For some horses, this is how their brain works.
I don't see why it would be a problem to just teach the horse to adapt their responses to things if they are unable to get over their fear, as Phantomhorse has done with Phin. This is a workable solution for those who want to use the horse even if the horse does not get better about being frequently frightened. But I also think we have to accept that these horses might not be appropriate for certain owners with confidence issues or who want to do certain things like eventing that the horse might never adapt to.

That is my main point, that people should understand that sometimes fearfulness is a personality trait rather than something that can be trained away or that is due to abuse, management, or rider/handler error. It is something that sometimes needs to be accepted as part of who the horse is.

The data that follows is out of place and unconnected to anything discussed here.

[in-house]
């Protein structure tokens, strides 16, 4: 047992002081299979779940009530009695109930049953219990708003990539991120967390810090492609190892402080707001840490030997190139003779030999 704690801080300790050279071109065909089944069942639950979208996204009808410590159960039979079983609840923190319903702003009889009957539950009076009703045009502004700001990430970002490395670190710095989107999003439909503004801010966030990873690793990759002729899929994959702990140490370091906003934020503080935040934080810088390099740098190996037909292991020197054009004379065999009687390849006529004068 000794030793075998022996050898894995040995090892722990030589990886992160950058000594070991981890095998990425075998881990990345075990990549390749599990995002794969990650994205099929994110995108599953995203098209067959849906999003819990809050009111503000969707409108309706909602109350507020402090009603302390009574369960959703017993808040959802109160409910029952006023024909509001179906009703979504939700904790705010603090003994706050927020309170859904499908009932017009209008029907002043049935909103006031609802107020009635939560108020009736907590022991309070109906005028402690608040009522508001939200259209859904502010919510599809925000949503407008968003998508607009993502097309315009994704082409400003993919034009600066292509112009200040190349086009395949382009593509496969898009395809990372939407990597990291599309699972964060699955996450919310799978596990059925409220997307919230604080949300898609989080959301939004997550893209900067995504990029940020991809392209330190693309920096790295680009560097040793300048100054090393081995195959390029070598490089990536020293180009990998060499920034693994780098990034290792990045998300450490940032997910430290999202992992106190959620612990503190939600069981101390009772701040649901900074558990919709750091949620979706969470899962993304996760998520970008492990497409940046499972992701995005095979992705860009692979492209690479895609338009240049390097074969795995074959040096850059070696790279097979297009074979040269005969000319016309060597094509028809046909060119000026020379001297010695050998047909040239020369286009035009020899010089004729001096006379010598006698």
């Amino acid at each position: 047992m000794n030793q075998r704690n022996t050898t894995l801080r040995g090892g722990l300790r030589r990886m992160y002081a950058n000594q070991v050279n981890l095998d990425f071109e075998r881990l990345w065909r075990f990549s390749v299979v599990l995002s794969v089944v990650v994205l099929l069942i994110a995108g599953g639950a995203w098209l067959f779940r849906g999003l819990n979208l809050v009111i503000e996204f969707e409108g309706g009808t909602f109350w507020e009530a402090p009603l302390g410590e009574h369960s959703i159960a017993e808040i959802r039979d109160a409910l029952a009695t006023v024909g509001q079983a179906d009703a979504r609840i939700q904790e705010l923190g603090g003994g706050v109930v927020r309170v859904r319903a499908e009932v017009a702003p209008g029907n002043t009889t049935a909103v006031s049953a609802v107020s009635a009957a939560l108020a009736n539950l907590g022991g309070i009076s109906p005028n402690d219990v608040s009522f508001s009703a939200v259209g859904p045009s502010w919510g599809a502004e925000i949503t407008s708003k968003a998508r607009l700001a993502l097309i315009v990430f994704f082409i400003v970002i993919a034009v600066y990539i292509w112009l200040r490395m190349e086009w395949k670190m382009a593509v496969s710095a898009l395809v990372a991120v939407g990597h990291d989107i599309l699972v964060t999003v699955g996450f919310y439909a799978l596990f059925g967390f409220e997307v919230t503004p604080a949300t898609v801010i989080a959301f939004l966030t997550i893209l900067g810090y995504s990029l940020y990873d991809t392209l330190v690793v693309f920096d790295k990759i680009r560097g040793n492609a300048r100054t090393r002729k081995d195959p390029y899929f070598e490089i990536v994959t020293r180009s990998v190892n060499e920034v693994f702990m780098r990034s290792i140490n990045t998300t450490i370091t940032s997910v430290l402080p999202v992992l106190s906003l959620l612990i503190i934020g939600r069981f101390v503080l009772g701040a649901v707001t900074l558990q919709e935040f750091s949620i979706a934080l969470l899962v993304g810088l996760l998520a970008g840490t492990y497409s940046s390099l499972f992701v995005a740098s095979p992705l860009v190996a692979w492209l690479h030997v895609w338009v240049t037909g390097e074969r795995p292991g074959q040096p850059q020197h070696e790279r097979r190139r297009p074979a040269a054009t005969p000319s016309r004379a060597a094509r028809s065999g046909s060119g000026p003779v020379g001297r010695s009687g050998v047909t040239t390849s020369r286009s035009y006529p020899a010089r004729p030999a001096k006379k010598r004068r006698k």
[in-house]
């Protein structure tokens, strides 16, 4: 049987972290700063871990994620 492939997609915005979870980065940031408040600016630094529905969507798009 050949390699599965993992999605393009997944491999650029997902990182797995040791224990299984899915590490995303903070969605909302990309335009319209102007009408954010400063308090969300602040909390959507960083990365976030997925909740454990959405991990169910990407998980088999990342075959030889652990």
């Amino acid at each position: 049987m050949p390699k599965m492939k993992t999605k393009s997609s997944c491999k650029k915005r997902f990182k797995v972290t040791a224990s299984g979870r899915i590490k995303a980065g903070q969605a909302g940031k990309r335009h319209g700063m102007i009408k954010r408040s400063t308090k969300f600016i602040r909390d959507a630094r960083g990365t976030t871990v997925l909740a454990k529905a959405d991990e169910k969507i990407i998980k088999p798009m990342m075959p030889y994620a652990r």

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post #37 of 50 Old 05-05-2019, 10:28 PM Thread Starter
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I took out Hamlet for some grazing today, just outside the farm. There is a bit of wetland where the grass has been growing insanely lately, so it's like taking him for pizza and ice cream. Up on a hill, about half a kilometer away, is a house just visible from where we stood. Three cars were leaving the house, only their top halves visible. Hamlet noticed them with his face in the grass, looked up, and watched the cars go by until they disappeared from sight.

The good news is: He doesn't need glasses. The bad news: He's ready to react, and potentially spook, at anything up to the horizon...
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post #38 of 50 Old 05-08-2019, 07:23 PM
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Love your analogy BSMS!!
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post #39 of 50 Old 05-08-2019, 10:08 PM Thread Starter
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Thank you for all your input. If you are interested, I can now issue the final verdict on Hamlet.